But!  you say.  The title of this post is Fraternal.  What do you mean by that?

O Keen-eyed Reader, I am making two quilt tops.  One uses the blue, teal, and yellow Echo prints while the other uses  pinks, purples, and browns.  I’m using the same pattern and placement of strips but they will be warm and cool fraternal twins when I am done.

Tricks of the Trade

Learning to quilt has instigated learning new methods of documenting the finished product. While knitting socks taught me contortions and how far I could lean over in order to get a shot of the finished product, so far quilting has taught me that I have very understanding coworkers.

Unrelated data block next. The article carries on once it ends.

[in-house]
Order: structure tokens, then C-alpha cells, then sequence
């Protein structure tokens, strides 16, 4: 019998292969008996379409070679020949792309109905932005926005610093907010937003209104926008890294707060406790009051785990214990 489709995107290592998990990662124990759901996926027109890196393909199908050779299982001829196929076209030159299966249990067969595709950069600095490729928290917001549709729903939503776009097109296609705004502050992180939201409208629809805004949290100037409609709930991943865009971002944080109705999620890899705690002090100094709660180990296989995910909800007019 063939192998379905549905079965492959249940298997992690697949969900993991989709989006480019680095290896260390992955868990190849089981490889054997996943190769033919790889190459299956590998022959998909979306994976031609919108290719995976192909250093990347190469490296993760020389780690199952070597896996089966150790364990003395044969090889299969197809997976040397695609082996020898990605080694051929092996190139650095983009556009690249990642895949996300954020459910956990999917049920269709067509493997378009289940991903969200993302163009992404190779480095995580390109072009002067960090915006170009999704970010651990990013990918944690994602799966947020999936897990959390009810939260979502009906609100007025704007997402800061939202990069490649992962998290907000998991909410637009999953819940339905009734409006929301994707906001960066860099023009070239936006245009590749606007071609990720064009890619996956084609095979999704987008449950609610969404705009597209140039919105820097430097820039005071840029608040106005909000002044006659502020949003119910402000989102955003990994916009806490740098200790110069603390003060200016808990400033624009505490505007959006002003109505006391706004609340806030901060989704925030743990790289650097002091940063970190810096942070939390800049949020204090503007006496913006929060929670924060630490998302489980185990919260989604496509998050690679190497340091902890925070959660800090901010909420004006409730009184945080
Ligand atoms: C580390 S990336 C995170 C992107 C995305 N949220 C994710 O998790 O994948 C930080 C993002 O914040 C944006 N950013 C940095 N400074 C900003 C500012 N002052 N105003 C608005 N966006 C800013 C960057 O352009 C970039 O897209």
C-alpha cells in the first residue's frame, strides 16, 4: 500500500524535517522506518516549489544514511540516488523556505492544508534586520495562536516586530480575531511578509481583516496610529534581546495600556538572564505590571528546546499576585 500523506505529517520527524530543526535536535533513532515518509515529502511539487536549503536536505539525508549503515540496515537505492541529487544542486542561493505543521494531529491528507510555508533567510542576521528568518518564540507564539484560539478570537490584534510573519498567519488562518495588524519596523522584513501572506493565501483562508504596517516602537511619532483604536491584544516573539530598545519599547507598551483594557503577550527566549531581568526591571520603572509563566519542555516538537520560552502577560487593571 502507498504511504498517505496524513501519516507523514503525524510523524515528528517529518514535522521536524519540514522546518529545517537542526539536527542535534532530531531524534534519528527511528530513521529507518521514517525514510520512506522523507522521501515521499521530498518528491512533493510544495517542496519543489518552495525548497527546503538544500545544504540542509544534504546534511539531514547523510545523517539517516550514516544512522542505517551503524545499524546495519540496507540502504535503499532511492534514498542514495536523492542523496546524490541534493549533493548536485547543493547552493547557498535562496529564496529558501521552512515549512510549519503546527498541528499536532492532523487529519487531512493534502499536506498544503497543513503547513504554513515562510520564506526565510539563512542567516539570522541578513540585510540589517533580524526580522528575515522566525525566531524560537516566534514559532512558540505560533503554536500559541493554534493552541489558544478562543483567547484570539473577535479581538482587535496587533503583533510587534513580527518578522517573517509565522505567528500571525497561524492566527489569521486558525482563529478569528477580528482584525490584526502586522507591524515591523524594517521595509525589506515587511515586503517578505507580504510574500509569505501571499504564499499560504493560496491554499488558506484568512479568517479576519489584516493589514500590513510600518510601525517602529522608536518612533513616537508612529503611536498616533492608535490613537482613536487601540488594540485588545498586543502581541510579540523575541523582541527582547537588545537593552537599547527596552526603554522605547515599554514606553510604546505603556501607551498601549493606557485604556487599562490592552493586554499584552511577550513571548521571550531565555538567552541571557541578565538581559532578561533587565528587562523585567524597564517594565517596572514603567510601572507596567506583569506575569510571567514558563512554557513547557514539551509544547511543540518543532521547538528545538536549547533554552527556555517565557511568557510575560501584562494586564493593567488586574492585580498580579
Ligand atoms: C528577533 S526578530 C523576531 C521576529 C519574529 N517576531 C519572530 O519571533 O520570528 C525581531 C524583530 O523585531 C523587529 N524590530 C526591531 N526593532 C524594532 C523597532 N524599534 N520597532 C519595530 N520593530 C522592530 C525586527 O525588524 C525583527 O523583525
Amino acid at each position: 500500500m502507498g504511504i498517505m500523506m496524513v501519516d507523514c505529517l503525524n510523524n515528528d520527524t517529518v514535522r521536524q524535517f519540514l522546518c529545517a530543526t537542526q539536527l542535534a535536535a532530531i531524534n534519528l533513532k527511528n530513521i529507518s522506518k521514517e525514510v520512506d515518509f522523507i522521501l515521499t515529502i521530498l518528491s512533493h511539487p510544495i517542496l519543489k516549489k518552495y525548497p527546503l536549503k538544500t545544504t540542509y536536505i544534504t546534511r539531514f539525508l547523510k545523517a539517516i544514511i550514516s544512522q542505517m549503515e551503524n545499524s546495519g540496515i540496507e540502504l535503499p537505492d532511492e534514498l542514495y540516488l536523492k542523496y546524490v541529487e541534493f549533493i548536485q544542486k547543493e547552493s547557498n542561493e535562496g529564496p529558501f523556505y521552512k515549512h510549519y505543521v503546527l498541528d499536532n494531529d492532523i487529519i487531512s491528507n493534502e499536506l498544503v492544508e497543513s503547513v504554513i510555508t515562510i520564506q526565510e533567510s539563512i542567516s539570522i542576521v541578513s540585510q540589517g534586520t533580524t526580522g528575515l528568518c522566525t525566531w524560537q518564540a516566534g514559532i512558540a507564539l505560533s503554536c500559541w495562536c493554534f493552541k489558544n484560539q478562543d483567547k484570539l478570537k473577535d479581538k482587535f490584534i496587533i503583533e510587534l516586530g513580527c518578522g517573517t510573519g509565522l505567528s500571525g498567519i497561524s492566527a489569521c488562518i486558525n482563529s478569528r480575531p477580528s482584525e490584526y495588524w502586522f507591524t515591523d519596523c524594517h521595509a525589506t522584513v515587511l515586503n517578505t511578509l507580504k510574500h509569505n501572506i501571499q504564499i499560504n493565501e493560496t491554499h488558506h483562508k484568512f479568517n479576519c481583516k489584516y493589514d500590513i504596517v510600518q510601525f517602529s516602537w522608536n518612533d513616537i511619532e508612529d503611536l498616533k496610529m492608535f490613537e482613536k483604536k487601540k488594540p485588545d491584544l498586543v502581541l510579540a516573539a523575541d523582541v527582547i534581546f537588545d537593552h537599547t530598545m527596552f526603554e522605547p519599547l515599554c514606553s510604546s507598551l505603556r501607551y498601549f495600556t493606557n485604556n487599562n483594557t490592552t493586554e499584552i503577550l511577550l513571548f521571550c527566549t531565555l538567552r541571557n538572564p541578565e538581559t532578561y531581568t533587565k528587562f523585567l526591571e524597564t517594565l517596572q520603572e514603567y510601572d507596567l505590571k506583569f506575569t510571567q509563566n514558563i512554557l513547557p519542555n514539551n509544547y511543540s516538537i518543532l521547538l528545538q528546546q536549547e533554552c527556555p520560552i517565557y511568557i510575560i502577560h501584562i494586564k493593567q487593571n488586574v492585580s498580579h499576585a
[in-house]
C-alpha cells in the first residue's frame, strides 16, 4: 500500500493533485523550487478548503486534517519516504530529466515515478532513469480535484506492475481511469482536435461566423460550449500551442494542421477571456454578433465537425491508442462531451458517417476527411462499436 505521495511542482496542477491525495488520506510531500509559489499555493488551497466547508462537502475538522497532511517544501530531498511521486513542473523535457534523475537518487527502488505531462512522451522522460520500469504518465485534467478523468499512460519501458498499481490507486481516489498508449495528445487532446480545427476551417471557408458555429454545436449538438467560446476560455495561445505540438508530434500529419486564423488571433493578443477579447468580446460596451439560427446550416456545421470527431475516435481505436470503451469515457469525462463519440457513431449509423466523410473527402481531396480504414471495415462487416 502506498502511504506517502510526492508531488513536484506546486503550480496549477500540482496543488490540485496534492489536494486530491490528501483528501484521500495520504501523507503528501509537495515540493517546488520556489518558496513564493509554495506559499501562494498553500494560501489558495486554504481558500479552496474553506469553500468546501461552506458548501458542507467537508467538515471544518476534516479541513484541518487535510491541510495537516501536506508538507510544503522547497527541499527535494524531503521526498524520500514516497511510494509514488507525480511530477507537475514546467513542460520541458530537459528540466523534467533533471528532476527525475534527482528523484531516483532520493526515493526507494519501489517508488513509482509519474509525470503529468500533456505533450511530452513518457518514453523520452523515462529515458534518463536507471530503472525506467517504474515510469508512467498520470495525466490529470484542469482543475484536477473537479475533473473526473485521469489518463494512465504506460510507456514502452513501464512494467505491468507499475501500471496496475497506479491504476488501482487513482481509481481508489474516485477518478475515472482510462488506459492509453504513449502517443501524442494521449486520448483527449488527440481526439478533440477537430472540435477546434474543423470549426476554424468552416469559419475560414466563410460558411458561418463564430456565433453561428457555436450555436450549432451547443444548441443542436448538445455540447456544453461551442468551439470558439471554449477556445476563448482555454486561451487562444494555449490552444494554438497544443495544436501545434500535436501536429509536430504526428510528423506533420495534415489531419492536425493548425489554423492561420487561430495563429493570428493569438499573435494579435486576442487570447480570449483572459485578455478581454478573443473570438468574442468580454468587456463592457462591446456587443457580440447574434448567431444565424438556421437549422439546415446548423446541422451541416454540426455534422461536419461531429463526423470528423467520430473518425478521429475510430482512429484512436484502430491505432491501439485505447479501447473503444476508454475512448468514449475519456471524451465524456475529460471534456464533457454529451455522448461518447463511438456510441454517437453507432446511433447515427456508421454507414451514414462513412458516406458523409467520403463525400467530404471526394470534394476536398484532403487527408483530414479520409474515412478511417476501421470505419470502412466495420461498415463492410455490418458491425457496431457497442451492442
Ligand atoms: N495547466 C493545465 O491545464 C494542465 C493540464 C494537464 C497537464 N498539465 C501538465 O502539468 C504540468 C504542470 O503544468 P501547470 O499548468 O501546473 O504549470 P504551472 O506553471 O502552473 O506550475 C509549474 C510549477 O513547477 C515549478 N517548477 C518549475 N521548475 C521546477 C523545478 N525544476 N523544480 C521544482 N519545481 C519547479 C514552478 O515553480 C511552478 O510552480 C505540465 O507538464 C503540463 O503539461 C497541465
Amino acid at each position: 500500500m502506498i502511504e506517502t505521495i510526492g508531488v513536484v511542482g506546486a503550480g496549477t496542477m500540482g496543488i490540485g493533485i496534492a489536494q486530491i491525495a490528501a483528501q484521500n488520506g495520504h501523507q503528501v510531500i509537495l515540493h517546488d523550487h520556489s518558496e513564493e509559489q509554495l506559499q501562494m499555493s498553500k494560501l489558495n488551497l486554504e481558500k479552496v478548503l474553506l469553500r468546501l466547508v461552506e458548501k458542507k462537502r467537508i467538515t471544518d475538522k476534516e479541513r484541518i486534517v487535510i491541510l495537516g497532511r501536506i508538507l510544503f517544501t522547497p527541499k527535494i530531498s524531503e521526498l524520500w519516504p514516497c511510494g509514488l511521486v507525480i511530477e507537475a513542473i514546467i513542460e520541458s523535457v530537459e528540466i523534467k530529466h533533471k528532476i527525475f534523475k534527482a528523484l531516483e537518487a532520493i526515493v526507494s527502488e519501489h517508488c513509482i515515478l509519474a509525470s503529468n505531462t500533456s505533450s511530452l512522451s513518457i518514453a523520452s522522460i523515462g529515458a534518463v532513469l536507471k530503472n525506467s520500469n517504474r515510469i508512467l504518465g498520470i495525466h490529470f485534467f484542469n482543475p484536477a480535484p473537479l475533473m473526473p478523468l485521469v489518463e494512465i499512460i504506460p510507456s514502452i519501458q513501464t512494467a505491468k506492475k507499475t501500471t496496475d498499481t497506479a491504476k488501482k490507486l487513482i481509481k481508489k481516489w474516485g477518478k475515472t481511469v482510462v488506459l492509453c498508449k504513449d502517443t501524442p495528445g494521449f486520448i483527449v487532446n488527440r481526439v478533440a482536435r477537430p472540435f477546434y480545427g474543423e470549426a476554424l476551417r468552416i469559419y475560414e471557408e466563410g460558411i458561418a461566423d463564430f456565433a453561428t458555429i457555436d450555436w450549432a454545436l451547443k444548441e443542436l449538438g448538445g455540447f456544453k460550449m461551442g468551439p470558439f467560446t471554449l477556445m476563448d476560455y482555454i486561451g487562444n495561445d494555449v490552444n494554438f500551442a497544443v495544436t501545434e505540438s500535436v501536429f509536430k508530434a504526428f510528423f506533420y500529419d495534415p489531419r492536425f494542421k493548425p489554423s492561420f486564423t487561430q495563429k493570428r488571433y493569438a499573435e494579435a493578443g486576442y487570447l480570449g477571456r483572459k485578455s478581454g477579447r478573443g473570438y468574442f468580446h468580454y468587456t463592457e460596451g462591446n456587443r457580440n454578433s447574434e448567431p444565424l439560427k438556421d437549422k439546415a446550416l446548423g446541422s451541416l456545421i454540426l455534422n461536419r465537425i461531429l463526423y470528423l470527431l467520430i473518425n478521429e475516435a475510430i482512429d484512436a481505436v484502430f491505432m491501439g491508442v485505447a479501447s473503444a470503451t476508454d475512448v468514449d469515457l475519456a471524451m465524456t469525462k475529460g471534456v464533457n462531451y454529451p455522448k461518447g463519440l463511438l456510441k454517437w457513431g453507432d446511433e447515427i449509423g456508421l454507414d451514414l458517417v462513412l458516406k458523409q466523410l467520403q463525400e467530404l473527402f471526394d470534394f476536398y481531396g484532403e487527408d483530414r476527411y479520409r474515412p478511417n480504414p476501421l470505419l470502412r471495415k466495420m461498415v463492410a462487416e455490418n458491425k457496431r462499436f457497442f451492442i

Here’s some backstory. My apartment is pretty tiny and it lacks open wall space to hang a quilt for photo documentation. I also lack the partner/spouse/roommate beneficial for the holding and photographing of the quilt.

Enter my coworker I. She graciously braved the heavy mist to hold up the quilt so I could snap a quick pic.


The quilt, called Kitchen Window, is from Elizabeth Hartman‘s great book, The Practical Guide to Patchwork. This is the second quilt I’ve cut but the first top I’ve finished. The fabric is mostly from Lizzie House‘s Outfoxed collection with guest appearances from her Castle Peeps and 1001 Peeps. I really enjoyed matching up the fabrics for the blocks – making sure no prints were repeated and that there was a balance of light and dark fabrics in each block. I love that pop of turquoise (thanks to Sew Fresh Fabrics for the indirect suggestion!) and I love how it turned out!

But in the future, I’ll have to figure out a better and more solitary method for photography. Any hints for the newbie?